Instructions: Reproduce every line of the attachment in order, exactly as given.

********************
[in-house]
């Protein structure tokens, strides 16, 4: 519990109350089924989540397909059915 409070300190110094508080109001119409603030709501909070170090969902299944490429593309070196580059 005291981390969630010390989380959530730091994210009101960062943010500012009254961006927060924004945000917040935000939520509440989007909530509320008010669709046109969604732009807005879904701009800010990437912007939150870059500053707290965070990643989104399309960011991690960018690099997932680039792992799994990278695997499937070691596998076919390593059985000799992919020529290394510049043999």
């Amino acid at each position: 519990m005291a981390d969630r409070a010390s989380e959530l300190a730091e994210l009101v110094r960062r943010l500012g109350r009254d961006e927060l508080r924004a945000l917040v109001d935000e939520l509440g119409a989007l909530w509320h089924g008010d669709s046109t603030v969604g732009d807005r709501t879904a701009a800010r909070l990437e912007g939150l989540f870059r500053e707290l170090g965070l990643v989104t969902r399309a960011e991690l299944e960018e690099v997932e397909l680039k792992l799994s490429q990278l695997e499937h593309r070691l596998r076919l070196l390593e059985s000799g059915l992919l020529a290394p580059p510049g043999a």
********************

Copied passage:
[in-house]
């Protein structure tokens, strides 16, 4: 519990109350089924989540397909059915 409070300190110094508080109001119409603030709501909070170090969902299944490429593309070196580059 005291981390969630010390989380959530730091994210009101960062943010500012009254961006927060924004945000917040935000939520509440989007909530509320008010669709046109969604732009807005879904701009800010990437912007939150870059500053707290965070990643989104399309960011991690960018690099997932680039792992799994990278695997499937070691596998076919390593059985000799992919020529290394510049043999």
């Amino acid at each position: 519990m005291a981390d969630r409070a010390s989380e959530l300190a730091e994210l009101v110094r960062r943010l500012g109350r009254d961006e927060l508080r924004a945000l917040v109001d935000e939520l509440g119409a989007l909530w509320h089924g008010d669709s046109t603030v969604g732009d807005r709501t879904a701009a800010r909070l990437e912007g939150l989540f870059r500053e707290l170090g965070l990643v989104t969902r399309a960011e991690l299944e960018e690099v997932e397909l680039k792992l799994s490429q990278l695997e499937h593309r070691l596998r076919l070196l390593e059985s000799g059915l992919l020529a290394p580059p510049g043999a």